Skip to content

Like many organisations, BHP is the subject of false representations by unscrupulous individuals not associated with the company. The company continues to take steps to limit the impact on our customers, suppliers and shareholders. Some of the more common examples are noted below.

Fraudulent Emails

Fraudulent offers of employment have been emailed to job seekers by individuals, organizations, internet sites, or social media accounts claiming to represent BHP. In some cases, job seekers have been asked to disclose personally identifiable information, or pay a processing or work permit fee (as much as several thousand dollars) before beginning their "new role".

These fraudulent emails do not originate from BHP. They are recruitment scams designed to extort money and/or personal information.

BHP will never request funds, require the transfer of money, or  seek advancement of fees at any stage of our recruitment process. This includes costs associated with immigration, attorney fees, airline fees, travel insurance or related expenses. BHP does not initiate any immigration process until a verified offer of employment is extended to and accepted by the candidate.

If you receive communication that you believe is fraudulent or have suffered a personal loss from a recruitment scam, please contact your local law enforcement.

Is Your Job Offer a Scam?

Several clues can help you determine if your job offer could be a scam:

  • Did you apply for a job at BHP through our careers.bhp.com website?  BHP does not make unsolicited job offers, especially via email.
  • Are you being asked to pay processing fees, travel fees, immigration fees, or make a payment of any other kind?  BHP never seeks any funds from job applicants.
  • Even when BHP has engaged a staffing agency to help identify candidates for positions, these third parties will never request funds from job seekers on behalf of BHP.
  • Does the email come from a @BHP.com or @BHPBilliton.com email address?  Even if the email address contains the word "BHP" or "BHPBilliton," it still may not be from BHP. Examples of known fraudulent email addresses include:
    • @BHPBillitonjobs.com
    • @BHPBilliton-jobs.com
    • @BHPBillitoninc.com

How to Safeguard Yourself

Any unsolicited contact from a person claiming to be a BHP recruiter or a staffing agency acting on behalf of BHP should be confirmed. If you have any questions or would like to verify an offer of employment purportedly from BHP, please call our corporate offices in the following locations:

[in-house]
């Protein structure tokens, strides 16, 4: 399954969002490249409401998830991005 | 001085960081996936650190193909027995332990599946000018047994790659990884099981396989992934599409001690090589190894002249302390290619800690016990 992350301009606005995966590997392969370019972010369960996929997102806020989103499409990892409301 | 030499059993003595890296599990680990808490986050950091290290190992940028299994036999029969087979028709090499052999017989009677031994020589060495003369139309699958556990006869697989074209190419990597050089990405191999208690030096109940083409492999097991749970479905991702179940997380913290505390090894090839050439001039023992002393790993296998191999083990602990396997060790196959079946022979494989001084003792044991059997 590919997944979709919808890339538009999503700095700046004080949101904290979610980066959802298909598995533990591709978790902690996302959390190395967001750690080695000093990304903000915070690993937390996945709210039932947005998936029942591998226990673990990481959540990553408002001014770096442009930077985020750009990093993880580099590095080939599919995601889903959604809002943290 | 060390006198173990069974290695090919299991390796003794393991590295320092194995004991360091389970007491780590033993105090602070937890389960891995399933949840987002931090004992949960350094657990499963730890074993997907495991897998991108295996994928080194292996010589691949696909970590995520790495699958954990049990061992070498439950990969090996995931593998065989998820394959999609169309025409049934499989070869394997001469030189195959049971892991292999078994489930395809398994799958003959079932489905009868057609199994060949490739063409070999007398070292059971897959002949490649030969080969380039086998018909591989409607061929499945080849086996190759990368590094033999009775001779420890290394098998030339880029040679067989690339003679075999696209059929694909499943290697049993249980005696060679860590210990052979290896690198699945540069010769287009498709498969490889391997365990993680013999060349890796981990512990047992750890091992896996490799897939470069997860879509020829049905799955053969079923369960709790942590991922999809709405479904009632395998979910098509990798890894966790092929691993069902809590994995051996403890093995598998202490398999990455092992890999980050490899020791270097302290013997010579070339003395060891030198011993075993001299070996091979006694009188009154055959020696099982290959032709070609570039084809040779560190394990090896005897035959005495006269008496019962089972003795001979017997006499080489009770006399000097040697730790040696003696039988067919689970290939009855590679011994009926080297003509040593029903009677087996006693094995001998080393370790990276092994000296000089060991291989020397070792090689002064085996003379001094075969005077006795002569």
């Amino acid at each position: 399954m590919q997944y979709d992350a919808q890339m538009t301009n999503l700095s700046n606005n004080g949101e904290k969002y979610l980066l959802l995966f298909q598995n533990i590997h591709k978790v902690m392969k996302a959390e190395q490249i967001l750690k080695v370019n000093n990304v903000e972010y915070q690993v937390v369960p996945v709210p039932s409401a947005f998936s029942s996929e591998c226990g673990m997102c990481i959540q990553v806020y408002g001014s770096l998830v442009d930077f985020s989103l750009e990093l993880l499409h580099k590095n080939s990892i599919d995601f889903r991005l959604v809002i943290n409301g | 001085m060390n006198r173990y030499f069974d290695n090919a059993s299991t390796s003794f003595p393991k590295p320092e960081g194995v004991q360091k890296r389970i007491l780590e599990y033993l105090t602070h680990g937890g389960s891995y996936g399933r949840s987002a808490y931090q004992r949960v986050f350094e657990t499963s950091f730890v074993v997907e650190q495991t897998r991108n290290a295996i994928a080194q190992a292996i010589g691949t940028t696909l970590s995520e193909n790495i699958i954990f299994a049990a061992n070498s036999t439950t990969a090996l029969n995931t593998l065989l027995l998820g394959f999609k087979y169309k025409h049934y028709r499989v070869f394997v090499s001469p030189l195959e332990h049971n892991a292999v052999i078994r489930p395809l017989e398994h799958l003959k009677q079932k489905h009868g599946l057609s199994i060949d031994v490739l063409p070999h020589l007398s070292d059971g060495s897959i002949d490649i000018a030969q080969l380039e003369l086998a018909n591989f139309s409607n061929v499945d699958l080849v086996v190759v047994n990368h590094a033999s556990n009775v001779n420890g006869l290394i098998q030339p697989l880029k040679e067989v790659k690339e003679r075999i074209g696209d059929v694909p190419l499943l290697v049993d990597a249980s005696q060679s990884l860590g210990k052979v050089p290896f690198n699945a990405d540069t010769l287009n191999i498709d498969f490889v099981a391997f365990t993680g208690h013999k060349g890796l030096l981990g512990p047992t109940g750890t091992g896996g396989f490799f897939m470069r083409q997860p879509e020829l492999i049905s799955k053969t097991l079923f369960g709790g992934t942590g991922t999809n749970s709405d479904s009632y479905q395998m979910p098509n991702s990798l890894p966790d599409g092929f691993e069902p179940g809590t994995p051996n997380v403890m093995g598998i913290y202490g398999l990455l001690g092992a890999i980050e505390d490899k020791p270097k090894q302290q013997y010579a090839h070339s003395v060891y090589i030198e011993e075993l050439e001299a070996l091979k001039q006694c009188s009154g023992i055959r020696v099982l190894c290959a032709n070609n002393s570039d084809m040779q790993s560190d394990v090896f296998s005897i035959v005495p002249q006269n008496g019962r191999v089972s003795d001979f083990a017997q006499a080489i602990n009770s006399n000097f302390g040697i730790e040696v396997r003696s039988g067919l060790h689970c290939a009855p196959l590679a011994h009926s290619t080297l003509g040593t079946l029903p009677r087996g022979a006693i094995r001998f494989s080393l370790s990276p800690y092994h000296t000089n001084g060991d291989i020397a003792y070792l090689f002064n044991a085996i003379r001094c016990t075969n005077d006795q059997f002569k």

• Australia: +(61) 39609 2328
  • Chile: +(56) 225795037
  • London: +(44) 2078027545
  • Singapore: +(65) 64216090
  • US: +(1) 7134995349 

PageUp People

Update on recent PageUp data security incident
 
In early June, BHP was informed that PageUp – a large company which provides support to organisations with recruitment activity – had been affected by a suspected data security breach. At this time, we had only a limited number of targeted campaigns still active on the platform and promptly suspended all use as a precaution.
 
There were no confirmed cases of BHP applicant data being accessed without authorisation. In the period since notification, we have been working with PageUp to ensure robust safeguards have been put in place to prevent a similar occurrence.
 
Protecting user data is of utmost importance to us and after extensive remediation, BHP is satisfied that PageUp is safe for use and as such, will be used to support our upcoming graduate recruitment program in Chile.

Boiler room scams

In recent years, many companies have become aware that their shareholders have received unsolicited phone calls or correspondence concerning investment matters. These are typically from overseas based ‘brokers’ who target UK shareholders, offering to sell them what often turn out to be worthless or high risk shares in US or UK investments. These operations are commonly known as ‘boiler rooms’. These ‘brokers’ can be very persistent and extremely persuasive.

It is not just the novice investor that has been duped in this way; many of the victims had been successfully investing for several years. Shareholders are advised to be very wary of any unsolicited advice, offers to buy shares at a discount or offers of free company reports. Advice on how to avoid share fraud and how to report a scam to the FCA is set out in a document prepared by the FCA in conjunction with the ICSA Registrars Group.

If you deal with an unauthorised firm, you will not be eligible to receive payment under the Financial Ombudsman Service or the Financial Services Compensation Scheme.

Details of any share dealing facilities that the company endorses will be included in company mailings.

Loading the player...